Taylor, 495 U.S. at 598). The Supreme Court recently
clarified in Stitt that the phrase "building or
other structure" encompasses any vehicle or structure
"designed or adapted for overnight use."
Id. at 407. Generic burglary covers break-ins
involving such vehicles or structures because "[a]n
offender who breaks into ... a vehicle, ., that is adapted
for or customarily used for lodging runs [the] risk of
violent confrontation" that Congress sought to address
in the ACCA. Id. at 406 (citations omitted).
Moreover, it does not matter whether "a vehicle is only
used for lodging pail of the time," as "burglary is
no less a burglary because it took place at a summer home
during the winter, or a commercial building during a
concerns apply with equal force to New York's second
degree burglary statute, which provides, in pertinent part,
that a "[a] person is guilty of burglary in the second
degree when he knowingly enters or remains unlawfully in a
building with intent to commit a crime therein." N.Y.
Penal Law § 140.25. This statute includes all of the
elements of generic burglary. See Stitt, 139 S.Ct.
at 405-06. Moreover, § 140.25 is a generic burglary
statute even though the New York Penal Law defines
"building" as "any structure, vehicle or
watercraft used for overnight lodging of persons, or used by
persons for carrying on business therein, or used as an
elementary or secondary school, or an inclosed motor truck,
or an inclosed motor truck trailer." Id. §
140.00(2). A burglary involving a vehicle or structure used
for lodging or business involves a similar risk of violent
confrontation as a burglary of a vehicle or structure adapted
or designed for lodging or business use. Stitt, 139
S.Ct. at 406. Thus, the Court finds that § 140.25
"substantially corresponds to .. . the generic
definition of burglary." Quarks, 2019 WL
2412905, at *3 (internal quotation marks omitted).
Burden of Proof
§ 140.25 is not a generic burglary statute, the Court
would dismiss the successive § 2255 motion because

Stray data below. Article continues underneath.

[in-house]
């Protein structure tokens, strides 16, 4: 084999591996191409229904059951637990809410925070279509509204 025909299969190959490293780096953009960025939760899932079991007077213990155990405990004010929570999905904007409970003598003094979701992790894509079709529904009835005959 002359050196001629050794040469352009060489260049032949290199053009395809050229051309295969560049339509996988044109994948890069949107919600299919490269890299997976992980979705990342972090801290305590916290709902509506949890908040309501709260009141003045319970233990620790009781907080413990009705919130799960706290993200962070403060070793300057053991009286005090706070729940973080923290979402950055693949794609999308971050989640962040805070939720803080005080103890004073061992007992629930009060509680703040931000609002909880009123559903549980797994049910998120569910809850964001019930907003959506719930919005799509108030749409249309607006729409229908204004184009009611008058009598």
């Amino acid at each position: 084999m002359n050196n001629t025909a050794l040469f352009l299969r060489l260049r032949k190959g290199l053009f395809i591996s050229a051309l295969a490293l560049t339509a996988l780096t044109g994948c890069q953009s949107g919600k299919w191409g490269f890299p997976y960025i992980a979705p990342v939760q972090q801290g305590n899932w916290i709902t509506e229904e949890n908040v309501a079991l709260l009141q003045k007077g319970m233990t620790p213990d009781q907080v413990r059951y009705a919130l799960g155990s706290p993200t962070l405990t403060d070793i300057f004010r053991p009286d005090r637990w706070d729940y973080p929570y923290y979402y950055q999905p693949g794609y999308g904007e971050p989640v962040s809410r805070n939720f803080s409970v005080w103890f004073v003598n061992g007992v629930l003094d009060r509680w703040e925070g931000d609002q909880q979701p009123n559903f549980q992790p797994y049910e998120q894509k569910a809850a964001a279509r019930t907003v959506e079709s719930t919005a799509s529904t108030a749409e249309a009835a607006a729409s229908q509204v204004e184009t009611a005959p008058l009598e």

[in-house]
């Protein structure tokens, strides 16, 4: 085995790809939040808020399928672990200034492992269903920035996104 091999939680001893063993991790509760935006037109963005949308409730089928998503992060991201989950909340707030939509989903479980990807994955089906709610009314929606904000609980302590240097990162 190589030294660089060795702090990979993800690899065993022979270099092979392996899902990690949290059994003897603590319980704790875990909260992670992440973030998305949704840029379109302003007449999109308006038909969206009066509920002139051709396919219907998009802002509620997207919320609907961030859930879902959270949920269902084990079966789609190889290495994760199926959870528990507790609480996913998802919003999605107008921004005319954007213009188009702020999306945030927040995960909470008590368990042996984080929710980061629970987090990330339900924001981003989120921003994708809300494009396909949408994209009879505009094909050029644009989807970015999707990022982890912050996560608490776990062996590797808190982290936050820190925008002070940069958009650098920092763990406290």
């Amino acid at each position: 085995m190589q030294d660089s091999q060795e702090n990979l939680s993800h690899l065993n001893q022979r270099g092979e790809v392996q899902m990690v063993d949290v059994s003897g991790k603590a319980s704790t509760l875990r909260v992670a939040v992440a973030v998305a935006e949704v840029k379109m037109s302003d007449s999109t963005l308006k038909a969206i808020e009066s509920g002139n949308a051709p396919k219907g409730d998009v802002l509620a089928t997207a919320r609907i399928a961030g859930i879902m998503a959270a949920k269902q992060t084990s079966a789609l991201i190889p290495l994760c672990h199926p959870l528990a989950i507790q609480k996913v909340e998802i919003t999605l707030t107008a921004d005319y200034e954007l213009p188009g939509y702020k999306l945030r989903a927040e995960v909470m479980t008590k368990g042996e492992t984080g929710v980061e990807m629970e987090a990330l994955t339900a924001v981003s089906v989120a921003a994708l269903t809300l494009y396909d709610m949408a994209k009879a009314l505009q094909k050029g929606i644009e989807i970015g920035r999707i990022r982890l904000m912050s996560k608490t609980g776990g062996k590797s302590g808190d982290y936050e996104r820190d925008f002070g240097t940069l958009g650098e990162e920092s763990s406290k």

Movant has not shown, by a preponderance of the evidence,
that the sentencing court relied on the residual provision of
the ACCA. See Clay, 921 F.3d at 558. At the time
Movant was sentenced, federal courts viewed attempted
burglary in the third-degree (a less serious offense than
second-degree burglary) as a violent offense under the ACCA.
See United States v. Andrello, 9 F.3d 247, 250 (2d
Cir. 1993) (collecting cases). Movant does not point to, and
the Court has not found, any case contemporaneous with the
sentencing that would suggest that burglary in the
second-degree was not a violent felony under the ACCA.
Although Movant observes that some New York federal courts
have held burglary in the second-degree to be non-generic,
see, e.g., Memoli v. United States, 04CR140 (JSR),
2017 WL 3559190, at *11 (S.D.N.Y. July 11, 2017), the cases
Movant cites were decided more than a decade after Movant was
sentenced and so have no bearing on whether the sentencing
court relied on the residual provision of the ACCA. Moreover,
the addendum to Movant's presentence report reflects that
Movant's convictions were for burglaries of
habitations. See Presentence Report ¶ 23,
United States v. Edmonds, No. 3:98-cr-370-M (N.D.
Tex.), ECF. No. 227; id. at 15 ("[T]he
defendant's past Burglary of a Habitation convictions in
New York are crimes of violence and qualify the defendant as
an armed career criminal."). Accordingly, Movant has not
shown by a preponderance of the evidence that the sentencing
court relied on the residual provision of the ACCA.